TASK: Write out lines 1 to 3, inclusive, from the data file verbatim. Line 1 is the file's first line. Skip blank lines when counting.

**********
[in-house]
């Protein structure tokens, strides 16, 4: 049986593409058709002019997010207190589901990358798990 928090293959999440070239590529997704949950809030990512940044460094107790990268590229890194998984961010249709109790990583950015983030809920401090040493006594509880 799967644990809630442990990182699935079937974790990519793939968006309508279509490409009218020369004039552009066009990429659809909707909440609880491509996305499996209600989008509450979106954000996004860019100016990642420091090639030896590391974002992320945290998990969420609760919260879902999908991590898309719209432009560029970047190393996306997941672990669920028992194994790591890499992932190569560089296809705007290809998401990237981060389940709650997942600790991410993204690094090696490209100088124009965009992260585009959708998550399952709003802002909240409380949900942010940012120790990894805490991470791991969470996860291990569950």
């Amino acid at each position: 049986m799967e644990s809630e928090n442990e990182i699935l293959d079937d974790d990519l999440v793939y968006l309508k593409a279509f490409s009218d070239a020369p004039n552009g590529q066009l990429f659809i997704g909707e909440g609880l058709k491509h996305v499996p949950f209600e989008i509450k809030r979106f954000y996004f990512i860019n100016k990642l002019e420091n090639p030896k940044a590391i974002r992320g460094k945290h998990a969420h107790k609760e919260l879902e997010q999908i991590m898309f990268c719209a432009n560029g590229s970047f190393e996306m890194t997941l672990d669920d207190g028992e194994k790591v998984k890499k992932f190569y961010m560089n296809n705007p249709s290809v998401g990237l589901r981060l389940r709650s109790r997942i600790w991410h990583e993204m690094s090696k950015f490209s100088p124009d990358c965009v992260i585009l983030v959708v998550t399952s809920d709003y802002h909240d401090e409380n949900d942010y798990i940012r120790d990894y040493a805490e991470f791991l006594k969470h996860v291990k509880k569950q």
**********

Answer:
[in-house]
């Protein structure tokens, strides 16, 4: 049986593409058709002019997010207190589901990358798990 928090293959999440070239590529997704949950809030990512940044460094107790990268590229890194998984961010249709109790990583950015983030809920401090040493006594509880 799967644990809630442990990182699935079937974790990519793939968006309508279509490409009218020369004039552009066009990429659809909707909440609880491509996305499996209600989008509450979106954000996004860019100016990642420091090639030896590391974002992320945290998990969420609760919260879902999908991590898309719209432009560029970047190393996306997941672990669920028992194994790591890499992932190569560089296809705007290809998401990237981060389940709650997942600790991410993204690094090696490209100088124009965009992260585009959708998550399952709003802002909240409380949900942010940012120790990894805490991470791991969470996860291990569950």
């Amino acid at each position: 049986m799967e644990s809630e928090n442990e990182i699935l293959d079937d974790d990519l999440v793939y968006l309508k593409a279509f490409s009218d070239a020369p004039n552009g590529q066009l990429f659809i997704g909707e909440g609880l058709k491509h996305v499996p949950f209600e989008i509450k809030r979106f954000y996004f990512i860019n100016k990642l002019e420091n090639p030896k940044a590391i974002r992320g460094k945290h998990a969420h107790k609760e919260l879902e997010q999908i991590m898309f990268c719209a432009n560029g590229s970047f190393e996306m890194t997941l672990d669920d207190g028992e194994k790591v998984k890499k992932f190569y961010m560089n296809n705007p249709s290809v998401g990237l589901r981060l389940r709650s109790r997942i600790w991410h990583e993204m690094s090696k950015f490209s100088p124009d990358c965009v992260i585009l983030v959708v998550t399952s809920d709003y802002h909240d401090e409380n949900d942010y798990i940012r120790d990894y040493a805490e991470f791991l006594k969470h996860v291990k509880k569950q």